Lake Erie algae is worst ever
Toxic algae blooms have never been worse in Lake Erie, and the situation is threatening fish and tourism, Ohio officials said.
Analyses show numbers of walleye and yellow perch — the lake’s most-lucrative sport-fish species — drop significantly as the level of algae rises, and that affects the lake’s $10 billion annual tourism industry, The Columbus Dispatch reported .
Algae blooms are fed by phosphorous, which has been above safe levels, Roger Knight, program administrator for the Ohio Department of Natural Resources, said in a report presented Wednesday to the Lake Erie Commission in Columbus.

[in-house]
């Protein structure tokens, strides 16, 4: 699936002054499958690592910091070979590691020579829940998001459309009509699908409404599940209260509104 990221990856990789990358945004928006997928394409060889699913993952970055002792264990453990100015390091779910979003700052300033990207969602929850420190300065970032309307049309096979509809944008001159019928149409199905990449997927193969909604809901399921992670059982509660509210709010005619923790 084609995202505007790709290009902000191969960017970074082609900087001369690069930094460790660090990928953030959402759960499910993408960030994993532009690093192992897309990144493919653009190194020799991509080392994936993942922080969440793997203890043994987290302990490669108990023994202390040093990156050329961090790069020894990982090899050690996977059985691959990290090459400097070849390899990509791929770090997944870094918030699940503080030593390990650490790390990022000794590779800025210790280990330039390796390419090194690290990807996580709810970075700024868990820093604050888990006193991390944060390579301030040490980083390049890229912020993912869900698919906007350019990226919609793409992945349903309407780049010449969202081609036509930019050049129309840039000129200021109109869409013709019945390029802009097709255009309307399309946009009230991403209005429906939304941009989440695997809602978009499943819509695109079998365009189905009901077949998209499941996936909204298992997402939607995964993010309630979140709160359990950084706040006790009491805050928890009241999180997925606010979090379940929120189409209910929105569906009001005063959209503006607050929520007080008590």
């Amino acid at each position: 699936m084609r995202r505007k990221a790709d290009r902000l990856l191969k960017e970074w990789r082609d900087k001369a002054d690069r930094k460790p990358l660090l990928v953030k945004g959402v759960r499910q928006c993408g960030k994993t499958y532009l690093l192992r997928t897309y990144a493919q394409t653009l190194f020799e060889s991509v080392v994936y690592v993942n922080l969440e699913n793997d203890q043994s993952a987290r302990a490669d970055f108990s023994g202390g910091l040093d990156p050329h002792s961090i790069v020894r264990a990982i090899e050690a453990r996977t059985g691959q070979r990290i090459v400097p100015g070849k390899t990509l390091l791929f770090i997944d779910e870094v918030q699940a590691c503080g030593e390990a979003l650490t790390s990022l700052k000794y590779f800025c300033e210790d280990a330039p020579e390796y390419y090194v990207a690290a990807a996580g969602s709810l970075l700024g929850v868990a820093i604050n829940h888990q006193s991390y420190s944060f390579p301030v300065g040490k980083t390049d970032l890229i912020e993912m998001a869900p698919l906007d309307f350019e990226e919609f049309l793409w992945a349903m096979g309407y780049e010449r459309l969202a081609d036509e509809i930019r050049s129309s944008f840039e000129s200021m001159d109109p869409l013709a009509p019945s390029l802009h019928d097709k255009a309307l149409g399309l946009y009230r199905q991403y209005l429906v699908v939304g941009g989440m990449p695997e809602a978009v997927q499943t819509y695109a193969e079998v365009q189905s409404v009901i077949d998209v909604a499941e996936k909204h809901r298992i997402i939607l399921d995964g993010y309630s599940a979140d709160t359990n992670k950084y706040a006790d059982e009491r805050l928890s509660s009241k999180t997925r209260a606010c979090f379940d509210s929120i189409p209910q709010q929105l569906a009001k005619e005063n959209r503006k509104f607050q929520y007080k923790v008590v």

Increased farm fertilizer runoff because of record rainfall is one reason for the higher phosphorous levels. Knight said.
Blue-green algae, or cyanobacteria, are common in most Ohio lakes and grow thick in water polluted with phosphorus from fertilizer, manure and sewage washed into streams by rain.